Dave in Dixie at Belmont Park<br><a target="blank" href="http://www.bloodhorse.com/horse-racing/photo-store?ref=http%3A%2F%2Fpictopia.com%2Fperl%2Fgal%3Fprovider_id%3D368%26ptp_photo_id%3D9052609%26ref%3Dstory">Order This Photo</a>

Dave in Dixie at Belmont Park
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Rick Samuels

Dave in Dixie a Wild Card in Belmont

The colt's connections are not even sure what to expect.

For trainer John Sadler and owner Ike Thrash, sending Dave in Dixie into the Belmont Stakes (gr. I) is a venture into the great unknown. This past winter, the Dixie Union colt was ranked among the best in California, especially after a strong second in the grade II Robert Lewis.

Dave in Dixie’s most recent two starts, however, gave his connections nothing to judge him by, and he enters the third leg of the Triple Crown as perhaps the most inscrutable horse in the field with morning-line odds of 20-1.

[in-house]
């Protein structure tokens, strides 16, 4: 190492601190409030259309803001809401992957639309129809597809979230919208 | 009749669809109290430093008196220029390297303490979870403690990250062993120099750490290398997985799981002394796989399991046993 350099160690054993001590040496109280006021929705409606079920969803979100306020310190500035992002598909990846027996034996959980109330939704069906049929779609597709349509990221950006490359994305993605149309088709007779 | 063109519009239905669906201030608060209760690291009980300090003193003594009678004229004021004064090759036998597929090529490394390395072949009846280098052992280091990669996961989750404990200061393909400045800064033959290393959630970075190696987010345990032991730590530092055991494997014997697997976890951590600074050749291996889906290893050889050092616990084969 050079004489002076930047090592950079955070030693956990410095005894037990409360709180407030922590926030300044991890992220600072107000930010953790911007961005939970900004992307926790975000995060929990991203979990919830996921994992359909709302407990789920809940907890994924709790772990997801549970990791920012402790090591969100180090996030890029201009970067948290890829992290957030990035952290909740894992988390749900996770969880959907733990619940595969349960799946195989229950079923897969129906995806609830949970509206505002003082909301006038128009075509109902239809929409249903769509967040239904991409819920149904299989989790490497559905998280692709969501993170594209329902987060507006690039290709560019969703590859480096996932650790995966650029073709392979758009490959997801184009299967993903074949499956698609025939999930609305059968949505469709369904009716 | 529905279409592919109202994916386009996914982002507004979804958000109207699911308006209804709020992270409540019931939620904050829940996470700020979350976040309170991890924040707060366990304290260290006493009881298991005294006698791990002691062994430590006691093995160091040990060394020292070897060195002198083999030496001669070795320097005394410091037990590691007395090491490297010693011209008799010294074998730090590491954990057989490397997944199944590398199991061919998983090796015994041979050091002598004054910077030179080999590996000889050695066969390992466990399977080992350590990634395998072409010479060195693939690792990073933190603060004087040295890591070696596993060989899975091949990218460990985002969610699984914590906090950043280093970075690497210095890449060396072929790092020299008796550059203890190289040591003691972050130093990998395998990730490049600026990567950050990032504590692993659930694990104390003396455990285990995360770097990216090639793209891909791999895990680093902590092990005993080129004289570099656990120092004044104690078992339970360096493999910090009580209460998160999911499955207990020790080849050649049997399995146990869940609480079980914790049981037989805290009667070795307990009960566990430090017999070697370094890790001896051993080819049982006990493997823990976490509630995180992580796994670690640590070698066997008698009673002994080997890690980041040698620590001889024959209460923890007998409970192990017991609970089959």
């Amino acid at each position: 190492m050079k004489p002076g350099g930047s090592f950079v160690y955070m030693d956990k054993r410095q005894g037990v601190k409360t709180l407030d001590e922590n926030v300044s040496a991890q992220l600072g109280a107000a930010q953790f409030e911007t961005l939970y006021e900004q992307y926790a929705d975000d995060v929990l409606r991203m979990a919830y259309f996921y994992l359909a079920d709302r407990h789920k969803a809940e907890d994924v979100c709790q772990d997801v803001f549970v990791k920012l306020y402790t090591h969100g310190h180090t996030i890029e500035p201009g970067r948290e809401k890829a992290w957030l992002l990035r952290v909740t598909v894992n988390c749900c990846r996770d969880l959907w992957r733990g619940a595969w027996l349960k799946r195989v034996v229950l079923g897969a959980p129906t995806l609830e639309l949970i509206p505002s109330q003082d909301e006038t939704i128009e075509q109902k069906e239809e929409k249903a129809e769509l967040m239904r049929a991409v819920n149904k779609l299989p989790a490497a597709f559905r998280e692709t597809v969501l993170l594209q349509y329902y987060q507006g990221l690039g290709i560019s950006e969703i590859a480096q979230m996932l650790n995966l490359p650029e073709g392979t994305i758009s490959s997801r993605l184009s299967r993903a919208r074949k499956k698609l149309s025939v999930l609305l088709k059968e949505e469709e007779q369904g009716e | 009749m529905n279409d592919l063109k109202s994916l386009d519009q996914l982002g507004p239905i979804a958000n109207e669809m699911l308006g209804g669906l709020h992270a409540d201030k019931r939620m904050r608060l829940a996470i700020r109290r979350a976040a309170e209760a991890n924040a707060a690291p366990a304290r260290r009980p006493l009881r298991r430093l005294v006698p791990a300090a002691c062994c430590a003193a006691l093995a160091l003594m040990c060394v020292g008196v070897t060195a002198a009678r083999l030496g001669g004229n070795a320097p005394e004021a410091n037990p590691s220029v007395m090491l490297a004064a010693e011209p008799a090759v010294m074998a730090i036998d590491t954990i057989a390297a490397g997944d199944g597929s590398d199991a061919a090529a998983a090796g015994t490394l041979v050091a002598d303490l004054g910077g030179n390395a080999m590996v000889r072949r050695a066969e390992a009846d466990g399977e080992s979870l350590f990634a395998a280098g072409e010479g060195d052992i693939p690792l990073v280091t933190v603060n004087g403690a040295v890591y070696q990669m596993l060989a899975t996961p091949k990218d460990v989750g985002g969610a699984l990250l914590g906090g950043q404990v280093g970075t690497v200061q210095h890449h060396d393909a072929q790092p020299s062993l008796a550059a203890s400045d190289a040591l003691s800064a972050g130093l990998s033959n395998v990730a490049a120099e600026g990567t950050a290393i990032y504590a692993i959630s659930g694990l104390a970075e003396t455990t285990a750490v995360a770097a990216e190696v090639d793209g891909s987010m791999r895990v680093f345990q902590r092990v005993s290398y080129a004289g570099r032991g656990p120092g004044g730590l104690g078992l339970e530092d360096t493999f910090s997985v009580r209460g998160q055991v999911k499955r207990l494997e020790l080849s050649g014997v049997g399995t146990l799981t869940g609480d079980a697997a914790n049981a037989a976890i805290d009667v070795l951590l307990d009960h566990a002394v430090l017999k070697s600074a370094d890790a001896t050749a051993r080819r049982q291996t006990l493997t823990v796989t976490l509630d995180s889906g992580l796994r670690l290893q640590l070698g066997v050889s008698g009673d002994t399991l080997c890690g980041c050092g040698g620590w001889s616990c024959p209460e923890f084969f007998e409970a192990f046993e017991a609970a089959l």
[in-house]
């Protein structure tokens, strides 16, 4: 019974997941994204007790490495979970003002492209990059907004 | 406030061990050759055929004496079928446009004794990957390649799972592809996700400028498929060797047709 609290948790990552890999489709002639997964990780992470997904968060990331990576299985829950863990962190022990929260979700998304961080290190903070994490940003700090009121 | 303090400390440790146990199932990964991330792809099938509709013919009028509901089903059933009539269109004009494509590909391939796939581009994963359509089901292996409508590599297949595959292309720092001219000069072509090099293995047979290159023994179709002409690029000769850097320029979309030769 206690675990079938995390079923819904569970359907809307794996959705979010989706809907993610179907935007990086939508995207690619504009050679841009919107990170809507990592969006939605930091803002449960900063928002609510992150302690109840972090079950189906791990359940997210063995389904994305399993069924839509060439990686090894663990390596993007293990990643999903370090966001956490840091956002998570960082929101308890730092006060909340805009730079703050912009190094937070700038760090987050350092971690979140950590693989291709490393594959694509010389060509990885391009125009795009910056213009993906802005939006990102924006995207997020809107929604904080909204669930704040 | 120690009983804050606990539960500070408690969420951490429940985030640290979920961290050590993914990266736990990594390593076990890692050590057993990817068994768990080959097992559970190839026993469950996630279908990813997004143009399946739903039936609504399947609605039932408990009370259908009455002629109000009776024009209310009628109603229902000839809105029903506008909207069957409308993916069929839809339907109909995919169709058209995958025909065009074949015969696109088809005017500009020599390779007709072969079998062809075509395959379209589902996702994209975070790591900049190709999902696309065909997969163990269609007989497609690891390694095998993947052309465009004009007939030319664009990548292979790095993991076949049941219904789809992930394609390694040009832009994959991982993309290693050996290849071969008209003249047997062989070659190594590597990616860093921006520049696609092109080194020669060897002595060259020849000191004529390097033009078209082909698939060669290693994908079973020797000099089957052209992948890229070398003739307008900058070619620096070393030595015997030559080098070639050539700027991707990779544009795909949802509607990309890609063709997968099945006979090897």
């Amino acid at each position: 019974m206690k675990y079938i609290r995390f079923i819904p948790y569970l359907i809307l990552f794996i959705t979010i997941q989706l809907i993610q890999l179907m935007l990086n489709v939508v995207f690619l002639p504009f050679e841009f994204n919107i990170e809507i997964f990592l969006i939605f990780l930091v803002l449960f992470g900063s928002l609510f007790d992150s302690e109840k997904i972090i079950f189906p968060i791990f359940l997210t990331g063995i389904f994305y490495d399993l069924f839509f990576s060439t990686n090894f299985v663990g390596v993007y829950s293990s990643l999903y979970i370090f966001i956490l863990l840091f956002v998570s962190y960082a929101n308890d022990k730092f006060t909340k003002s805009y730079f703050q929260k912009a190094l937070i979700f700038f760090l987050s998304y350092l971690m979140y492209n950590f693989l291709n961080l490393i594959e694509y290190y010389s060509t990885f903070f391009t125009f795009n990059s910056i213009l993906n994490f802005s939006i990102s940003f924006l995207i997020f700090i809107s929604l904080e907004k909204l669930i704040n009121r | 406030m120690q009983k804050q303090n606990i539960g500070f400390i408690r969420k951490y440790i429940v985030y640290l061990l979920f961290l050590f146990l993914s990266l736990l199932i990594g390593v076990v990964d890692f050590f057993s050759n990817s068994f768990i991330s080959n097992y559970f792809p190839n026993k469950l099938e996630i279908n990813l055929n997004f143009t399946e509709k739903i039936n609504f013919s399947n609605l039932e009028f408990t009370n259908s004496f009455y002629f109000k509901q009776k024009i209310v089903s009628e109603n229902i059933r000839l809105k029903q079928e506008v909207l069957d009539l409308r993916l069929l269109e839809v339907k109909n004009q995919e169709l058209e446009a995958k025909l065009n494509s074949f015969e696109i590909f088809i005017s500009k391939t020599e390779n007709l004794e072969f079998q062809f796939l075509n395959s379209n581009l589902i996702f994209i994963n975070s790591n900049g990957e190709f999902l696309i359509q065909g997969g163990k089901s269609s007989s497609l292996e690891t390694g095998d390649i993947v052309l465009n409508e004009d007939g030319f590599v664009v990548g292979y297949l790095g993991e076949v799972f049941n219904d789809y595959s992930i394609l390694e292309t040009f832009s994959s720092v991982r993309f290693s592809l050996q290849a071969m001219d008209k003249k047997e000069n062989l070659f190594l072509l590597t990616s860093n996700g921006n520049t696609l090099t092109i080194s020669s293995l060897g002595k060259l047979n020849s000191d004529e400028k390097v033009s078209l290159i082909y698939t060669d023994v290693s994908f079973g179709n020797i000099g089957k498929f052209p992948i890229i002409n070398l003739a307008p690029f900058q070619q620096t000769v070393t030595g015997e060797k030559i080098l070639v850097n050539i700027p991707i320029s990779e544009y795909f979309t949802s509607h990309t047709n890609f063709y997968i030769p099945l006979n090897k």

Two races devoid of pace saw to that: First, Sidney’s Candy eased through a half-mile in :48.55 on his way to a front-running score in the San Felipe (gr. II). None of the closers had a chance. Then, American Lion was allowed to crawl through an opening half-mile in :49.32 and had plenty left for the stretch in his gate-to-wire score in the Illinois Derby (gr. III). Again, Dave in Dixie and other closers were at the front-runner’s mercy.
“Those two races, you’ve got to just throw them out,” Thrash said. “In the Illinois Derby, there was about a 30 mph wind blowing in to their faces down the stretch, so nobody made up any ground. He was grinding away. They were merry-go-round races.”
“We brought him home and freshened him up,” said Sadler, who will arrive in New York June 4. “He’s been training well in Hollywood, so we want to take a shot at it.”
Sadler gave the colt about a month off after the Illinois Derby and then resumed his works: four furlongs, five furlongs, six furlongs and then a mile on May 27. Dave in Dixie came back from the last workout “and he didn’t even blow,” Sadler said, so the decision was made to try the Belmont.
Still, Sadler does not know how good the horse is.
“It certainly is absolutely like that; you wish you knew,” he said. “I always felt he could run two miles. I think I have a horse that’s a natural at the distance, but there are a lot of things we don’t know.”
Thrash agreed: “We don’t have enough to go on.”